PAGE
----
Another devastating blow for an offense is when the quarterback throws an interception that is returned for a touchdown. It can be particularly devastating when the offense is trying to come from behind in the waning moments of the game or first half. Such was the case in Super Bowl XLIII when Steelers linebacker James Harrison intercepted Arizona Cardinals QB Kurt Warner at the 1-yard line. Harrison returned the interception 100 yards, the longest play in Super Bowl history, for a touchdown, to increase the Steelers’ lead 17-7 at the half. Here's the play as it happened:

Game Changer #4: The Kicking Game

Say what you will about kickers, but your team’s kicker is suddenly your idol when there’s three seconds left in the game and your team is down by two or three points. So many significant games, including Super Bowls, have been won and lost on a kicker’s left or right foot that I couldn’t possibly list them all here. However, I can offer you some choice examples of why the kicking game can’t be taken for granted...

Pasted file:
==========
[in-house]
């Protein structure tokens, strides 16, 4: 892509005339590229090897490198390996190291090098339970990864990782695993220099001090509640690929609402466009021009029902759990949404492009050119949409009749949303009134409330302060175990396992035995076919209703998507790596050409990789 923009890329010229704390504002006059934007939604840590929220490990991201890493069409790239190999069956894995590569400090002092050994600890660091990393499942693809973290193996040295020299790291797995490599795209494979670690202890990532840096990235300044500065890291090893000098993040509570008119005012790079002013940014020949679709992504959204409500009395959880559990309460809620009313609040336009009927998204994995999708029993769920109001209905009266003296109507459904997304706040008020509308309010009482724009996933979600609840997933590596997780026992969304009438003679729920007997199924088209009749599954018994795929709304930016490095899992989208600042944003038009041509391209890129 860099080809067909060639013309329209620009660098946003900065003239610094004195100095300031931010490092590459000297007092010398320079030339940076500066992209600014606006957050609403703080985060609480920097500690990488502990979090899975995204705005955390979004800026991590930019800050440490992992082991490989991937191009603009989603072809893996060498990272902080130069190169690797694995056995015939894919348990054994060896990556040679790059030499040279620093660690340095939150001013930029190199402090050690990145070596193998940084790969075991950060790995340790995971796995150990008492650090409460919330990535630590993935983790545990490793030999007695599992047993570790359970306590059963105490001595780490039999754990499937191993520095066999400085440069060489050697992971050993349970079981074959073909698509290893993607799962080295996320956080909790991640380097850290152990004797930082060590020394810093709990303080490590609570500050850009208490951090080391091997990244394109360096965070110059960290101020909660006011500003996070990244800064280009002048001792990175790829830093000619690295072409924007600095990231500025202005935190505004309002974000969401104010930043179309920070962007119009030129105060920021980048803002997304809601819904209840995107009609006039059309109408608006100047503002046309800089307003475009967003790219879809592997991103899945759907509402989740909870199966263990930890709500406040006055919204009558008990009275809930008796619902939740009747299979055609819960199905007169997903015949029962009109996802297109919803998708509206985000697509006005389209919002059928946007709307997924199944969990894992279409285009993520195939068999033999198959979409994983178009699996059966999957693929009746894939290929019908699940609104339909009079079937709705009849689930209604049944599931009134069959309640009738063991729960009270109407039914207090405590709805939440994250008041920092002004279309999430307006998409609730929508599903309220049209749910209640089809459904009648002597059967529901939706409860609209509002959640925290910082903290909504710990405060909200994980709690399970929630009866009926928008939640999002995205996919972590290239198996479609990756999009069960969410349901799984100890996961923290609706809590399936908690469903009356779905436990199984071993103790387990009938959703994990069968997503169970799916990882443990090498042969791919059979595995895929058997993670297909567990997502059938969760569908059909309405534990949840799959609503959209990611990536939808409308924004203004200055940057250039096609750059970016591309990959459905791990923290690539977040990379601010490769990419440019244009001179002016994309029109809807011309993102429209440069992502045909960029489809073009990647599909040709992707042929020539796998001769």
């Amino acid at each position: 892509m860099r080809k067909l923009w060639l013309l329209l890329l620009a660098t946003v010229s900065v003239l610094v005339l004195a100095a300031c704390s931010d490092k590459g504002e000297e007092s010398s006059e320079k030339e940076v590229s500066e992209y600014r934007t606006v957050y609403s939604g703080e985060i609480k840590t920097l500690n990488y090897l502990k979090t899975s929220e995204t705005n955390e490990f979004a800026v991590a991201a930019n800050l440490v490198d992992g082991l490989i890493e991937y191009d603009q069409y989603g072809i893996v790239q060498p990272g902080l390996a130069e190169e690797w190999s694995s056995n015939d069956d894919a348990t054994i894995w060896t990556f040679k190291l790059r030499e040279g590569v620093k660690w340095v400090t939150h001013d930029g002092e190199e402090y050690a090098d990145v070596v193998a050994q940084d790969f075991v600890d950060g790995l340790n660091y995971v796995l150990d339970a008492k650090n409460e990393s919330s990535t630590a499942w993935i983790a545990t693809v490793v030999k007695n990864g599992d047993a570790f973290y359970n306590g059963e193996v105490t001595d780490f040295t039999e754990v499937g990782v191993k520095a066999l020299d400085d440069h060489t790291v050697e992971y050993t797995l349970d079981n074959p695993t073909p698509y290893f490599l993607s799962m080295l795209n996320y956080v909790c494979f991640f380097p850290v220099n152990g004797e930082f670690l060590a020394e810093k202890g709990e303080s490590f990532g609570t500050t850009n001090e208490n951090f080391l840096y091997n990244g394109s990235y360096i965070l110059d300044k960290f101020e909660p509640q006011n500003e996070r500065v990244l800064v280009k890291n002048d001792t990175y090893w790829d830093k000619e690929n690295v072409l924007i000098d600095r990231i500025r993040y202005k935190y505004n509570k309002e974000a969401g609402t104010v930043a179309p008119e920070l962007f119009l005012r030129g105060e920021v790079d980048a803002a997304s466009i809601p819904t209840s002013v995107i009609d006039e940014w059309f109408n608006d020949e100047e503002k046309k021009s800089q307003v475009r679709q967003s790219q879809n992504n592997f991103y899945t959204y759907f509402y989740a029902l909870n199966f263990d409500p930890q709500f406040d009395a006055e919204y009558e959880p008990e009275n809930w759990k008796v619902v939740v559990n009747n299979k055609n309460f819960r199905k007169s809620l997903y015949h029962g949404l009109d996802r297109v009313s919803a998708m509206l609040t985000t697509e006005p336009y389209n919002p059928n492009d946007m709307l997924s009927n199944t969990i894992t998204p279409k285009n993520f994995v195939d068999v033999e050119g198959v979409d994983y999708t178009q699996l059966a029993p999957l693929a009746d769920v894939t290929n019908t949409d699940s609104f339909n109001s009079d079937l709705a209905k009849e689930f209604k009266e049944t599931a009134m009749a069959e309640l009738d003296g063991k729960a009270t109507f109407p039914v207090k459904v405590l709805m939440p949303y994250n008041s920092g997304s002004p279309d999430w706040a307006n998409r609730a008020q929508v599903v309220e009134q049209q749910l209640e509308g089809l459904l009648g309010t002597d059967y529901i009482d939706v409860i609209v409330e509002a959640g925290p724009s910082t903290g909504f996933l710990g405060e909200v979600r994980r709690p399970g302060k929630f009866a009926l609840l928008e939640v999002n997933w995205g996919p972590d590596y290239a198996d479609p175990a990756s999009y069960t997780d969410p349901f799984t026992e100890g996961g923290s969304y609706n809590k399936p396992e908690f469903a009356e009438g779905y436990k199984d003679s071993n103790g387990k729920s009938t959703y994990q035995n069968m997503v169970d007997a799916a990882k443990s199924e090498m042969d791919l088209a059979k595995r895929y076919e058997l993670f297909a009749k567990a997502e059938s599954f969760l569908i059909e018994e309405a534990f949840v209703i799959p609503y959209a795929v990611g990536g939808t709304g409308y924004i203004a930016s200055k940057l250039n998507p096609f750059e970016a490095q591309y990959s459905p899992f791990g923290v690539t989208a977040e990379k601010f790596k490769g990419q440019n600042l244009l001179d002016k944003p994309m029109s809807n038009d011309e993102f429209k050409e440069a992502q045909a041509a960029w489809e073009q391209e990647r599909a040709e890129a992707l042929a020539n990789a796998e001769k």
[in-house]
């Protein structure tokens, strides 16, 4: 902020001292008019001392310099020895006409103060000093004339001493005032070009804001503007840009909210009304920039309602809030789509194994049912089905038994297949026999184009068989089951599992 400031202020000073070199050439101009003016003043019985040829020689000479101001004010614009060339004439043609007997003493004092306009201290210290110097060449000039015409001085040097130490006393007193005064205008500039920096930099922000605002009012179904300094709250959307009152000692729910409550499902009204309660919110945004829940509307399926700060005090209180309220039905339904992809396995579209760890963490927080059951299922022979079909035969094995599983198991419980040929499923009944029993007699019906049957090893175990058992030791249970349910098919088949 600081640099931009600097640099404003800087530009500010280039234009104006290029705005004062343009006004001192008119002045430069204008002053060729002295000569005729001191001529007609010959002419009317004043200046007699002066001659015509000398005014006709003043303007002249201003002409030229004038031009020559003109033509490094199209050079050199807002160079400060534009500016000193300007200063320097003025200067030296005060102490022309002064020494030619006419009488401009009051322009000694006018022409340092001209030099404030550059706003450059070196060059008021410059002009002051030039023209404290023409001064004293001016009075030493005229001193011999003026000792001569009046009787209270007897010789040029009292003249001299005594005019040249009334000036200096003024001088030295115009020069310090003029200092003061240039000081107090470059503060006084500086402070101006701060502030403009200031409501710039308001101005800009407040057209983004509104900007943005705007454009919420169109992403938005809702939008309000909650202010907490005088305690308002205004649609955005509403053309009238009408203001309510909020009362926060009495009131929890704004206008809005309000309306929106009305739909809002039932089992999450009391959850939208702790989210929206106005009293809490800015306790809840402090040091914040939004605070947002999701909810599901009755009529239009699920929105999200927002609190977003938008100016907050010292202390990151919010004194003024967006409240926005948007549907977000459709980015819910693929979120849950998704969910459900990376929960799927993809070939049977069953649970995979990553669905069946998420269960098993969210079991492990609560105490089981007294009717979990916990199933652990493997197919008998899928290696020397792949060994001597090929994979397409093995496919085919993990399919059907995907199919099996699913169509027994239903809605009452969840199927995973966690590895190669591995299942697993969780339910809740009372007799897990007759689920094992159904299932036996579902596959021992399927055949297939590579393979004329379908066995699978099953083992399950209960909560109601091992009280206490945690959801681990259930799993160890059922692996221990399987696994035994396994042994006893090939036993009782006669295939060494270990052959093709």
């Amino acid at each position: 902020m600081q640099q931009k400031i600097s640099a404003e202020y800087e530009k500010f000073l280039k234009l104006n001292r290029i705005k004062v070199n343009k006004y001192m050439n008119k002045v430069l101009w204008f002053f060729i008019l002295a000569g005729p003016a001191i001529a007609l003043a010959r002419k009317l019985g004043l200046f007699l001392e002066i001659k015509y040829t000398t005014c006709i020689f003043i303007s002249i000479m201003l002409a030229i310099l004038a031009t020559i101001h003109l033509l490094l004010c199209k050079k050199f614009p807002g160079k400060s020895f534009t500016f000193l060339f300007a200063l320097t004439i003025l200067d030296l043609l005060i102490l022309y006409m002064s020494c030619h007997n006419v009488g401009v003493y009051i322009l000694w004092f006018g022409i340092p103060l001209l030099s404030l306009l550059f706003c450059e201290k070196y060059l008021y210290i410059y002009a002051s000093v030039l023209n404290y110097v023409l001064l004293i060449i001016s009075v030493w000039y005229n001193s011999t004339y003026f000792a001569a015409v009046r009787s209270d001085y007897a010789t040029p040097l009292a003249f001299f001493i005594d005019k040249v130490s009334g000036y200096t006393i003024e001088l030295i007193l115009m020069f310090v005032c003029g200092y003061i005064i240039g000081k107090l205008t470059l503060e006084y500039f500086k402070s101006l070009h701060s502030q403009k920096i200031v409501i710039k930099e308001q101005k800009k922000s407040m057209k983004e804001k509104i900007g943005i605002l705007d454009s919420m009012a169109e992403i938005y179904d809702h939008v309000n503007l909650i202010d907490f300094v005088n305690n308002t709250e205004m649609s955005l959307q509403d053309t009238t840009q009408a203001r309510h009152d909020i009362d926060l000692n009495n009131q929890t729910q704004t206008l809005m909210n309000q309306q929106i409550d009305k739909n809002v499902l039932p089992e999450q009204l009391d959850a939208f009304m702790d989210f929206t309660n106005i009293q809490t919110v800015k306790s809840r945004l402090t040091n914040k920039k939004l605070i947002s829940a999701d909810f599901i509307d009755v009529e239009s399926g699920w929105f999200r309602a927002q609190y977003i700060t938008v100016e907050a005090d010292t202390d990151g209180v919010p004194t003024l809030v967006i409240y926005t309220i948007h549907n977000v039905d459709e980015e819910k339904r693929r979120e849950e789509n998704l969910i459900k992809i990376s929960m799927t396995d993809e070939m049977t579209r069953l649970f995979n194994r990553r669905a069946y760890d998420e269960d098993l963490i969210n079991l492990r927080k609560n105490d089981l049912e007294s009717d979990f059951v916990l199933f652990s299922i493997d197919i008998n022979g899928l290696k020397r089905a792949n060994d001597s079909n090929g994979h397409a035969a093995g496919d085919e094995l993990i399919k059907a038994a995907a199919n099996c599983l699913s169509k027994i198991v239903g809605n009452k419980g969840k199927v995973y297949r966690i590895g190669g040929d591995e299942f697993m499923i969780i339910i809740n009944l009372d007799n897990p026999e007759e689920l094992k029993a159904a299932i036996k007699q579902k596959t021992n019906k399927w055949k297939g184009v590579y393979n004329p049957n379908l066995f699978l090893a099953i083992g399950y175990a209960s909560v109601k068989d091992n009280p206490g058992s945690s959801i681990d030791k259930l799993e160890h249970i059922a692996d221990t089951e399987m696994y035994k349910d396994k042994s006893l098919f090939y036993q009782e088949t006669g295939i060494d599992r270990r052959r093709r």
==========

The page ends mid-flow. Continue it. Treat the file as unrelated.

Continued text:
Giants @ Niners: On Sunday, January 5, 2003, the New York Giants faced the San Francisco 49ers in the NFC Wildcard Playoff round. By the closing moments of the fourth quarter, the momentum had shifted several times and it was clear the game would go down to the wire. After the Giants kicker, Matt Bryant, missed a field goal because of a bad snap from center, San Francisco answered with a touchdown drive, taking the lead 39-38 with one minute left. When the Giants got the ball again, they actually managed to get to the 49ers 23-yard line with six seconds left—time for another field goal attempt. For the second time, center Trey Junkin, who the Giants had brought out of retirement, botched the snap, resulting in a failed pass attempt instead of a kick attempt. There were actually a lot of things going on during this play, as best described by NFL Network: